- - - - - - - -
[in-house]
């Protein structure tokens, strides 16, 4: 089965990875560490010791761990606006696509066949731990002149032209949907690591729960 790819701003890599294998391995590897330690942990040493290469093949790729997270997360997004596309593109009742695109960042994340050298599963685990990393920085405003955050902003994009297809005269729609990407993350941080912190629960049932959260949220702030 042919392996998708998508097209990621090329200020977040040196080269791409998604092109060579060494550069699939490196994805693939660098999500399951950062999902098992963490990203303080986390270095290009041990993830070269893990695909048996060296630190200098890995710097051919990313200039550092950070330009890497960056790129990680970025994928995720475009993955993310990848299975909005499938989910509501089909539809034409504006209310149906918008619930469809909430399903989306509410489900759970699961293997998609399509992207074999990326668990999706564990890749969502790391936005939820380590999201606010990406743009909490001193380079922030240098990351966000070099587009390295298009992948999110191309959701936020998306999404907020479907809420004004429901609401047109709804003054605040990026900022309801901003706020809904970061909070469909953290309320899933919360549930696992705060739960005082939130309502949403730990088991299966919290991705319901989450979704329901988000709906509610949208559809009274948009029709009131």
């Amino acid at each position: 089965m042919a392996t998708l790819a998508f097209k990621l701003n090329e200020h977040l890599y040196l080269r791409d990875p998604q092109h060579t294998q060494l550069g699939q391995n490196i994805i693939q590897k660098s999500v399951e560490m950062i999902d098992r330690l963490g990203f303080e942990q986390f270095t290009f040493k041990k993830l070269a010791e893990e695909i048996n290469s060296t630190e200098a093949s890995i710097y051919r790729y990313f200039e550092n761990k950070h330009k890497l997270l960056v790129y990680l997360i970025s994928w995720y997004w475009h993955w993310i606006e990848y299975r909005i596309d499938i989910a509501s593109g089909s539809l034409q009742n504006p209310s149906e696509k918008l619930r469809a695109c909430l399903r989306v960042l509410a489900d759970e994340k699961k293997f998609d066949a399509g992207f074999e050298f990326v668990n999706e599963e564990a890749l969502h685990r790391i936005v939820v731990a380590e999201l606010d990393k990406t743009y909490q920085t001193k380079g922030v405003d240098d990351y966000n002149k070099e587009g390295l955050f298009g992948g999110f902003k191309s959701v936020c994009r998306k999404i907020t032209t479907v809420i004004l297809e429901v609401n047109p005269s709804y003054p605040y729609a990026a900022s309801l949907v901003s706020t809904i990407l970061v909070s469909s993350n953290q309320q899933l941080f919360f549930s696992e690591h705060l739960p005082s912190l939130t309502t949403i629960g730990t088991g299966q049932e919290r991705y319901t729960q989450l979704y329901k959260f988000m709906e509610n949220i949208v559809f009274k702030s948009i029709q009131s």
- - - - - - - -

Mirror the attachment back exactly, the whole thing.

[in-house]
């Protein structure tokens, strides 16, 4: 089965990875560490010791761990606006696509066949731990002149032209949907690591729960 790819701003890599294998391995590897330690942990040493290469093949790729997270997360997004596309593109009742695109960042994340050298599963685990990393920085405003955050902003994009297809005269729609990407993350941080912190629960049932959260949220702030 042919392996998708998508097209990621090329200020977040040196080269791409998604092109060579060494550069699939490196994805693939660098999500399951950062999902098992963490990203303080986390270095290009041990993830070269893990695909048996060296630190200098890995710097051919990313200039550092950070330009890497960056790129990680970025994928995720475009993955993310990848299975909005499938989910509501089909539809034409504006209310149906918008619930469809909430399903989306509410489900759970699961293997998609399509992207074999990326668990999706564990890749969502790391936005939820380590999201606010990406743009909490001193380079922030240098990351966000070099587009390295298009992948999110191309959701936020998306999404907020479907809420004004429901609401047109709804003054605040990026900022309801901003706020809904970061909070469909953290309320899933919360549930696992705060739960005082939130309502949403730990088991299966919290991705319901989450979704329901988000709906509610949208559809009274948009029709009131």
């Amino acid at each position: 089965m042919a392996t998708l790819a998508f097209k990621l701003n090329e200020h977040l890599y040196l080269r791409d990875p998604q092109h060579t294998q060494l550069g699939q391995n490196i994805i693939q590897k660098s999500v399951e560490m950062i999902d098992r330690l963490g990203f303080e942990q986390f270095t290009f040493k041990k993830l070269a010791e893990e695909i048996n290469s060296t630190e200098a093949s890995i710097y051919r790729y990313f200039e550092n761990k950070h330009k890497l997270l960056v790129y990680l997360i970025s994928w995720y997004w475009h993955w993310i606006e990848y299975r909005i596309d499938i989910a509501s593109g089909s539809l034409q009742n504006p209310s149906e696509k918008l619930r469809a695109c909430l399903r989306v960042l509410a489900d759970e994340k699961k293997f998609d066949a399509g992207f074999e050298f990326v668990n999706e599963e564990a890749l969502h685990r790391i936005v939820v731990a380590e999201l606010d990393k990406t743009y909490q920085t001193k380079g922030v405003d240098d990351y966000n002149k070099e587009g390295l955050f298009g992948g999110f902003k191309s959701v936020c994009r998306k999404i907020t032209t479907v809420i004004l297809e429901v609401n047109p005269s709804y003054p605040y729609a990026a900022s309801l949907v901003s706020t809904i990407l970061v909070s469909s993350n953290q309320q899933l941080f919360f549930s696992e690591h705060l739960p005082s912190l939130t309502t949403i629960g730990t088991g299966q049932e919290r991705y319901t729960q989450l979704y329901k959260f988000m709906e509610n949220i949208v559809f009274k702030s948009i029709q009131s």